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Which of these things is not like the others? [View All]

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No Elephants Donating Member (1000+ posts) Send PM | Profile | Ignore Fri Sep-20-13 09:41 AM
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Which of these things is not like the others?
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If you have ever been a kid, a parent or a grandparent, you will probably recognize that question as one often posed by Sesame Street.

Yet, many of us seem to have a lot of difficulty separating apples from oranges. Hey, they're both round, brightly colored and fruits. Ergo, they are identical right? I have certainly seen and heard people assume identity based on fewer characteristics than three.

This morning, I heard someone on TV somewhere (sorry, no clue who was speaking or what program they were speaking on) say that the NSA is a successor to the ASA (American Security Agency), which was formed to spy on Americans. Hence, while spying on Americans by the NSA is getting "a lot of play," he said, nothing is really new.

The assumption underlying Mr. Asshat's comment was that all spying on Americans is identical to all other spying on Americans. Hence, spying on Americans in 1949 is no different from what the NSA has been up to lately. Can I get a DUH?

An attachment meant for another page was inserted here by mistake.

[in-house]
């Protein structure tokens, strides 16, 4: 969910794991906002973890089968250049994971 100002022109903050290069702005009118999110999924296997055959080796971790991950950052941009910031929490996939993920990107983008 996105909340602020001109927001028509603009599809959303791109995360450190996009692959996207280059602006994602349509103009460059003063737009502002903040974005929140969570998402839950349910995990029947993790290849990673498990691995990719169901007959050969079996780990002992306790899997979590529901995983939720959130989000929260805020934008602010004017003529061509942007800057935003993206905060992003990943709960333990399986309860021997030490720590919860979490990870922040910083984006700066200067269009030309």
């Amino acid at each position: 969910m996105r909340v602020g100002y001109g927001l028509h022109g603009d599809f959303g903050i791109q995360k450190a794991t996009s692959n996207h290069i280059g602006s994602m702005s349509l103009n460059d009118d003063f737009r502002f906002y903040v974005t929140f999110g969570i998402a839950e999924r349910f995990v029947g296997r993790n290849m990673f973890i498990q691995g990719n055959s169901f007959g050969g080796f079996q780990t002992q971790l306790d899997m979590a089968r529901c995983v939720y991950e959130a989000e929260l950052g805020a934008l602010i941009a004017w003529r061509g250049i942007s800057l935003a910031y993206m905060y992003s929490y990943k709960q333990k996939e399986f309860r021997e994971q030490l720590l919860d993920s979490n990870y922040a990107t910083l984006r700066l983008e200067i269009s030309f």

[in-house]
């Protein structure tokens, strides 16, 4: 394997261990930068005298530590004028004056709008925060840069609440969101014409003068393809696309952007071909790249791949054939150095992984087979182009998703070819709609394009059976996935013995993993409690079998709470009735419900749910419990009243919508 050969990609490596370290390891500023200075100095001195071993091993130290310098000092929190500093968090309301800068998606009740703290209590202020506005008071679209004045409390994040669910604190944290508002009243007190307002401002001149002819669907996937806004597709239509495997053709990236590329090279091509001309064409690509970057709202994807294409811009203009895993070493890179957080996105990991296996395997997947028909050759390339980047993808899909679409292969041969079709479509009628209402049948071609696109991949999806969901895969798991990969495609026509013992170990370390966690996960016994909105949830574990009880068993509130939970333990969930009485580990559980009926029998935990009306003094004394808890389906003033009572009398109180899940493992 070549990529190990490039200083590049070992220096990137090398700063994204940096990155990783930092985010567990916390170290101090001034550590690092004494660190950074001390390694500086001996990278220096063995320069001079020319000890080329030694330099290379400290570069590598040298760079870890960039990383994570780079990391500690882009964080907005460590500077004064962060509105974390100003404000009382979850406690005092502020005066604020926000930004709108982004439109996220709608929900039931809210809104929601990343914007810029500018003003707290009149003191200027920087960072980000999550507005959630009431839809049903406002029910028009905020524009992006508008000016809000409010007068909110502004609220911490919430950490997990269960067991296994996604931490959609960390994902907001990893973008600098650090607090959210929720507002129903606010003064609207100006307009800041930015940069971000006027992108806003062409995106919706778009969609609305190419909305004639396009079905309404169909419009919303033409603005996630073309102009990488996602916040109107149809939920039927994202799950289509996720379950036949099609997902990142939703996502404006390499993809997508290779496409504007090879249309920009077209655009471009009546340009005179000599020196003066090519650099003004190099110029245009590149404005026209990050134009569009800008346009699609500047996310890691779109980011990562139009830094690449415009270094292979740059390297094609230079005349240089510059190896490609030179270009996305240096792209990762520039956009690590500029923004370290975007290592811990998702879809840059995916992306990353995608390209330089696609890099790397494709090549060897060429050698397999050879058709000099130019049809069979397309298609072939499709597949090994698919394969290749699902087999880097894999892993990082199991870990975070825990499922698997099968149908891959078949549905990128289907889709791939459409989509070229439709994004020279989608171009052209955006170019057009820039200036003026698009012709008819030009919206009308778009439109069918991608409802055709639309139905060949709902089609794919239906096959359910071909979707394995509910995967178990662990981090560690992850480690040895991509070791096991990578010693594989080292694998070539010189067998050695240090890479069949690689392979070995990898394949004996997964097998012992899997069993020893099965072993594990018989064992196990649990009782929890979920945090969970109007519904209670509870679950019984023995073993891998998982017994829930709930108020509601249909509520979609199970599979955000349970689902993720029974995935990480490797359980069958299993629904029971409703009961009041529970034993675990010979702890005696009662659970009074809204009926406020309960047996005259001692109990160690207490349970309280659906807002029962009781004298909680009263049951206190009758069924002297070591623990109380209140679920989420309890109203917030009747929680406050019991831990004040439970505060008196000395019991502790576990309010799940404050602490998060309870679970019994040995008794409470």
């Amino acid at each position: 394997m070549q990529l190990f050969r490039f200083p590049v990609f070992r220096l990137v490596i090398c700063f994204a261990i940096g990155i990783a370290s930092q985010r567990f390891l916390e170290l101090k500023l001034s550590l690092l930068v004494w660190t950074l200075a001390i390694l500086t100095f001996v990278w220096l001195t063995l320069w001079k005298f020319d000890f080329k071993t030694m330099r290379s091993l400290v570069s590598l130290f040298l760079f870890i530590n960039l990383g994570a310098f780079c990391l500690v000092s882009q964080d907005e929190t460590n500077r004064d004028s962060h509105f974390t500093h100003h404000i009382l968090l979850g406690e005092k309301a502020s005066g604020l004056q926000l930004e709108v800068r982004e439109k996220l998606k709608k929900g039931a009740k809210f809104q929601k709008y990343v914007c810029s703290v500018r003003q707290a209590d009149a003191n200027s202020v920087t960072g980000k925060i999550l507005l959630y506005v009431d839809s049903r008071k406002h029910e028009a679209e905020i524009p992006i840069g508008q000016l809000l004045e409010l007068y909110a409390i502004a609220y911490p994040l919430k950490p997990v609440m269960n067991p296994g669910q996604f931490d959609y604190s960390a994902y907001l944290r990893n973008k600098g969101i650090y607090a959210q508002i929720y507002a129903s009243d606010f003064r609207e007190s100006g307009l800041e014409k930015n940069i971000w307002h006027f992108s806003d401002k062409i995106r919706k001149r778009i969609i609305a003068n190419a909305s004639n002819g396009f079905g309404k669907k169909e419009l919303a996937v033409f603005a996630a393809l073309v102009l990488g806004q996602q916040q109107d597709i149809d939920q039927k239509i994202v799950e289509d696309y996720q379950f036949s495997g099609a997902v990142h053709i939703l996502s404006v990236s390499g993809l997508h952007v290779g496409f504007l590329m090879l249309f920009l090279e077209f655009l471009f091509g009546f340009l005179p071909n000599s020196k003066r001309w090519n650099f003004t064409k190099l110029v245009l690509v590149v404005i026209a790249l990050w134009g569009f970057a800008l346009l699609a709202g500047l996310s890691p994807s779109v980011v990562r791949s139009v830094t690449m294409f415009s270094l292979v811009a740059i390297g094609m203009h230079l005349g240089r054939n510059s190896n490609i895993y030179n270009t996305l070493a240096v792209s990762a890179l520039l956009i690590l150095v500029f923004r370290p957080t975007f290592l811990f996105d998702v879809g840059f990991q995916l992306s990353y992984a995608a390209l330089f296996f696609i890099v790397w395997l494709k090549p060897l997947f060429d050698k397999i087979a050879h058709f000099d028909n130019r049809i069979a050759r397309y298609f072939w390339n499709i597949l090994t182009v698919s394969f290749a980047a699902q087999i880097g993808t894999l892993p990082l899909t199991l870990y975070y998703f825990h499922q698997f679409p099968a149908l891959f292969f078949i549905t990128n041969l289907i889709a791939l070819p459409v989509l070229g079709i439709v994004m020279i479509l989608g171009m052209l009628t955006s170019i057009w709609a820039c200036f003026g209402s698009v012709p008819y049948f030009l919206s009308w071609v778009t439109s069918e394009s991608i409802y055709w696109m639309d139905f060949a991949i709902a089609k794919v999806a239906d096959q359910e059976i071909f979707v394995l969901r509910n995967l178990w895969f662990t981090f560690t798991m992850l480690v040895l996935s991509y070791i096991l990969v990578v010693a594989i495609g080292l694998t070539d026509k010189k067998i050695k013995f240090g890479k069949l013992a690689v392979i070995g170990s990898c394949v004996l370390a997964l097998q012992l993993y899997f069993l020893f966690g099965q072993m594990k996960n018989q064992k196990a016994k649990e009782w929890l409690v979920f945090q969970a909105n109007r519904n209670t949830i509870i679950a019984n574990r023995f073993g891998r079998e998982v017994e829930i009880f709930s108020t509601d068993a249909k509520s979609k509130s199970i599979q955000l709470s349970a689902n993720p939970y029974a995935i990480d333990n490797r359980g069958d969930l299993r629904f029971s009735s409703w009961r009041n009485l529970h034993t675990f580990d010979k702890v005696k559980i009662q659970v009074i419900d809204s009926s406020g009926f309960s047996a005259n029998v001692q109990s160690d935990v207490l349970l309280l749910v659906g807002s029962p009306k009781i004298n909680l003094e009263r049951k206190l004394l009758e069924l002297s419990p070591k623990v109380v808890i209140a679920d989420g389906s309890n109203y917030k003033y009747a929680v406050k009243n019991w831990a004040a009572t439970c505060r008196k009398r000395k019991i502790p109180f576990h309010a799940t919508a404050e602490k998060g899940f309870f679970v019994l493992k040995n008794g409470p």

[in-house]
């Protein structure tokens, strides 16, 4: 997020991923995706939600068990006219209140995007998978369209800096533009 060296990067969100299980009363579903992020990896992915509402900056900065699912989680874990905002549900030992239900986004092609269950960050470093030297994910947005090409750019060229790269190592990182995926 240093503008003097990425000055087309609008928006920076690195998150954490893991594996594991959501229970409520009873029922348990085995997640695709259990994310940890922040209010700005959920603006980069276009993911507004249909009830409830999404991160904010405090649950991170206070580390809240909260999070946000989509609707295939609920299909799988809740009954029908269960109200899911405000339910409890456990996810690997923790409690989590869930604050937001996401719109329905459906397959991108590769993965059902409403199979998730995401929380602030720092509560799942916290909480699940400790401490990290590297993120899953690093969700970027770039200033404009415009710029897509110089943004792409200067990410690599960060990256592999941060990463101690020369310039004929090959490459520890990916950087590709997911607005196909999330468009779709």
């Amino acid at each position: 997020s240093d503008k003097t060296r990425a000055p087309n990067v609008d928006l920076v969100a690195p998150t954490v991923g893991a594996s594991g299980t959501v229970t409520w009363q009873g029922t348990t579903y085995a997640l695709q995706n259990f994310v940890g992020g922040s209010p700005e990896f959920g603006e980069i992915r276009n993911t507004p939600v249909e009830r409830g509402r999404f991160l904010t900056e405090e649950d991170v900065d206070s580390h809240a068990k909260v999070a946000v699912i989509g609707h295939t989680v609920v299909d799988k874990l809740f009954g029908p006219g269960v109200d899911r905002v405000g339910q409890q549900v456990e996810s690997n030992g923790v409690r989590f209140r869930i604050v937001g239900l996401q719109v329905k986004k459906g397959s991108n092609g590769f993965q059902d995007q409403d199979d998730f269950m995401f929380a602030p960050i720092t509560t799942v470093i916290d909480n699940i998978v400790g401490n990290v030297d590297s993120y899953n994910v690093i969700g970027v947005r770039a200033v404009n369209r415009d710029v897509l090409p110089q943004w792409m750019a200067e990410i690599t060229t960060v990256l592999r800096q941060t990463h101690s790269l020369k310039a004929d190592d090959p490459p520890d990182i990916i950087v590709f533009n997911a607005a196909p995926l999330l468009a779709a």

Mr. Asshat made no distinction between spying after obtaining a warrant from a court that actually considered the merits versus spying without having obtained any warrant, or spying after having obtained a rubber stamped warrant from a kangaroo FISA court. No distinction between spying because you have reason to believe that one or more named individuals are up to no good, and electronic spying on millions of people (who are paying to be spied on secretly, no less!) just because you can.

IOW, Mr. Asshat made no distinction between spying that complies with the Fourth Amendment requirements and spying that violates the Constitution of the United States.

And, speaking of inconvenient truths, the Bill of Rights limits what the U.S. government may do to anyone. Nothing in the Constitution limits the Bill of Rights to U.S. citizens or to U.S. residents.


* That is exactly what Mr. Asshat said "the ASA--American Security Agency." However, on doing the tiniest bit of research, I learned that Mr. Asshat was wrong about the name of the NSA's predecessor. The correct name was the Armed Forces Security Agency, not the American Security Agency. It was formed in 1949 and renamed NSA in 1951. (The OSS, predecessor to the CIA, had been formed during WWII, and the McCarthy hearings were just ahead on the Cold War paranoia horizon.)


FYI: The Fourth Amendment to the Constitution of the United States.

The right of the people to be secure in their persons, houses, papers, and effects, against unreasonableprobable cause, supported by Oath or affirmation, and particularly describing the place to be searched, and the persons or things to be seized.<1>

Does the above really sound as though the Framers had in mind surveilling anyone who uses a phone or the internet?

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